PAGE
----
Prescribed drug Interactions with Street Drugs, J. Klems Remember: heroin and benzodiazepines (downers) are a bad mix. They're an even worse mix if
you're on antidepressants. Please don't die on us.
If you're into speed or coke, the same general rule applies: Proceed with caution. Reduce your doses
until you know what you can expect. Efexor might interact badly with speed or other amphetamines.
I'm not sure if that includes ecstasy or not, so be wary. Wellbutrin, which can actually be a good med
for you if you're attracted to amphetamines. occasionally causes seizures. Because of this, you should
pace yourself if you're doing speed or coke. If possible, make sure someone else is around who can help
if you start having a seizure.
People don't seem to experience huge changes in their methadone levels with most of the
anti-depressants discussed here. Luvox, though, can cause either a big increase in your methadone, or
can make you go into withdrawal, so make sure you'll have some flexibility with your methadone dosage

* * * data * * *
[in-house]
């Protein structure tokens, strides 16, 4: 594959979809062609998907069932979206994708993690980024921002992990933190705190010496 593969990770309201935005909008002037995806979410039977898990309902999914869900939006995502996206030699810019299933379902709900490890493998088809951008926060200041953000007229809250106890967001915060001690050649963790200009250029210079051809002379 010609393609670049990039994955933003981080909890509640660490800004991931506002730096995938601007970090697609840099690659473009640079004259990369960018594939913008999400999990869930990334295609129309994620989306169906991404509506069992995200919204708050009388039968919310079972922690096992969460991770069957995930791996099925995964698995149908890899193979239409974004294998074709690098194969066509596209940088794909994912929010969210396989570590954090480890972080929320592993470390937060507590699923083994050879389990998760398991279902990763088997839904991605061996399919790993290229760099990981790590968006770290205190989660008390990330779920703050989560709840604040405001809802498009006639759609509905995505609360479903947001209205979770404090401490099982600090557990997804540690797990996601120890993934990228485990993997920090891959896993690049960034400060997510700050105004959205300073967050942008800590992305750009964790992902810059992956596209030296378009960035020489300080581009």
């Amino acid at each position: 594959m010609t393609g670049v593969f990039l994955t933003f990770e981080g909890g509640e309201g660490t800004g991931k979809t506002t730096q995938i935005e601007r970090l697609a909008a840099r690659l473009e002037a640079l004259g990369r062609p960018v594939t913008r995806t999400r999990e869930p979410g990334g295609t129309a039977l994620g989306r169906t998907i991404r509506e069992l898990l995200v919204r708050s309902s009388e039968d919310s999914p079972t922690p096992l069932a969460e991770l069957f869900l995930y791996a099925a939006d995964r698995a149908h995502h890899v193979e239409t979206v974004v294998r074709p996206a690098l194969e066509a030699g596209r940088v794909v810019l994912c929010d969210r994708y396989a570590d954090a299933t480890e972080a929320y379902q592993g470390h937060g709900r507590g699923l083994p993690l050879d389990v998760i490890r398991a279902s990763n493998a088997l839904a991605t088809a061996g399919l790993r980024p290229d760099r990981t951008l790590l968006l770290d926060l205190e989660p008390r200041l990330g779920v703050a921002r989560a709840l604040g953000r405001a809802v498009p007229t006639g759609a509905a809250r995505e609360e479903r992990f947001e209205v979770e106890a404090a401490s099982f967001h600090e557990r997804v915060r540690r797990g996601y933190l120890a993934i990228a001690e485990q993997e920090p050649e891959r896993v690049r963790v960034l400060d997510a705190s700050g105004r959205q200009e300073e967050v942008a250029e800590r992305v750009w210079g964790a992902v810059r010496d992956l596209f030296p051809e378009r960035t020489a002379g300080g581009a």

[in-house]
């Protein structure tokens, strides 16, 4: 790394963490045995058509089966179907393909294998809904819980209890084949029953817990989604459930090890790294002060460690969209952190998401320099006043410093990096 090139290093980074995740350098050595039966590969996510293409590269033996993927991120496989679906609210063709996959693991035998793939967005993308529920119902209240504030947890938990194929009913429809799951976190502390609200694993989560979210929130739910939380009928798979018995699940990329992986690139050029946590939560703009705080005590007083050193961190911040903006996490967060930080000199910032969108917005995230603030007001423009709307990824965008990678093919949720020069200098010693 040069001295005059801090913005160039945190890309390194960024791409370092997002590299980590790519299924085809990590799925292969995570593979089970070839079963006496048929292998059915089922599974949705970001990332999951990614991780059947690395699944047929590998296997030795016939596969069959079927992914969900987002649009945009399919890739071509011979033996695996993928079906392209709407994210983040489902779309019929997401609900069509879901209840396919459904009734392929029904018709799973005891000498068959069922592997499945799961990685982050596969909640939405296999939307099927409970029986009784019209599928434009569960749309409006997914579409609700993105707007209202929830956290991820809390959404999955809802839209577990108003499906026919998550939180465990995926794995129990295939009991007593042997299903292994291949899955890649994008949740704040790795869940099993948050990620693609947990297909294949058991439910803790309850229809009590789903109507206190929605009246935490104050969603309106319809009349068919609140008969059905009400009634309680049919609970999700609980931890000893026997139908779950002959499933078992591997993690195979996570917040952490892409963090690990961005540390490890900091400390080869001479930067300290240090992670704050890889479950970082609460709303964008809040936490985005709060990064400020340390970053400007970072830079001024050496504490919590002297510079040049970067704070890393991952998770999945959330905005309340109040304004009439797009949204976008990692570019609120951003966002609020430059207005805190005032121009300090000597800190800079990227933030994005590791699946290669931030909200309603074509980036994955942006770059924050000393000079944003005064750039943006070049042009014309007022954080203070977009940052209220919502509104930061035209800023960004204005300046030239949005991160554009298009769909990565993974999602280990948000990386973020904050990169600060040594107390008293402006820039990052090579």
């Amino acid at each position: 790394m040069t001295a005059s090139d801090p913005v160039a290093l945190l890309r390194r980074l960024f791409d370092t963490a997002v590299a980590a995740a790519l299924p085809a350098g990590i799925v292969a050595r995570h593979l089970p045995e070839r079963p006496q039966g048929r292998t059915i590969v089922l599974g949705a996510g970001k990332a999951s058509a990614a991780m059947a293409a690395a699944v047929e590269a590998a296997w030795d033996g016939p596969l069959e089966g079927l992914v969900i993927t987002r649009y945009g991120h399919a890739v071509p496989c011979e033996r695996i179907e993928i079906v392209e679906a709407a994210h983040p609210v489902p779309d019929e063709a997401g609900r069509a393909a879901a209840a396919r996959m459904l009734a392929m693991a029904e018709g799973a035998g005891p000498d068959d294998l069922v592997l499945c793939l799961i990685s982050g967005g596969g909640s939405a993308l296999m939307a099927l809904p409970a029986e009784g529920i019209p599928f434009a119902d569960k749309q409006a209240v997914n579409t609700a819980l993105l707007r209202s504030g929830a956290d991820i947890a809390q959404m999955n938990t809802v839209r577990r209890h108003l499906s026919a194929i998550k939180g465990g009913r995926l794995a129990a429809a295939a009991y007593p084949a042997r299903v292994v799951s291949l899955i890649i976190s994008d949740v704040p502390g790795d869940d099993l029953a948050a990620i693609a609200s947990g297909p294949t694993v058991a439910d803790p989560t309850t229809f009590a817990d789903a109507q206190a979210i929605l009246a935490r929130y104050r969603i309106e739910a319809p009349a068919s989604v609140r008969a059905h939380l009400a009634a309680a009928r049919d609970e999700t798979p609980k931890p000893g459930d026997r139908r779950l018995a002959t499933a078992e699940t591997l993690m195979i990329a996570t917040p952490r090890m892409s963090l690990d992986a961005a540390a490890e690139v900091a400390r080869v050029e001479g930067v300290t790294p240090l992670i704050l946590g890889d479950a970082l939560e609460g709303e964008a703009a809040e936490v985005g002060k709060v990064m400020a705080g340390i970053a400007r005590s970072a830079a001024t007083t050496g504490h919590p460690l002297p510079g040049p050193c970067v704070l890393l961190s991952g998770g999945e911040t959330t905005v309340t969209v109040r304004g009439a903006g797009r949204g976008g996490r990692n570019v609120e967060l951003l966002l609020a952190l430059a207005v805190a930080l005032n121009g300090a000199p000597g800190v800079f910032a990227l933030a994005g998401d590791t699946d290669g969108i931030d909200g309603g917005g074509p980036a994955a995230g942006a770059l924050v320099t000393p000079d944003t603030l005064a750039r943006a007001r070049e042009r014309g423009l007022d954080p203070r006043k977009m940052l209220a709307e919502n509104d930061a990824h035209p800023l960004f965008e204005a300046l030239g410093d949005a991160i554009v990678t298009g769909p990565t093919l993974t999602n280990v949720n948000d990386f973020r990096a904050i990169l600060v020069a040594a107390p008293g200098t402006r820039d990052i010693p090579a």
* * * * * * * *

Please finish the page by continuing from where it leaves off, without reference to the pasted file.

before you start up with Luvox. (Cases of methadone withdrawal with Luvox are rare, though.)
There are some psychiatrists out there who will interview you about which drugs you like to take, andwill use that information to try to prescribe you something that goes along with how you are alreadyinclined to self-medicate. Unfortunately, most shrinks aren't that enlightened when it comes to dealingwith active drug users. If you know anybody or hear of anyone who gets their psych meds prescribed bya good harm reductionist psychiatrist, try to get an appointment with them! It will save you having to dothe guesswork, and will afford you the respect you deserve.
Regardless of who is prescribing your anti-depressants, make sure they know if you are taking anyanti-HIV medications. If possible, they should work together with your HIV specialist in getting you theright set of meds. Also, if you know that you have some form of hepatitis, tell your prescriber! A lot ofanti-depressants will need to be lowered in dose if your liver is compromised. If you don't know yourhepatitis status, you might want to ask to get tested.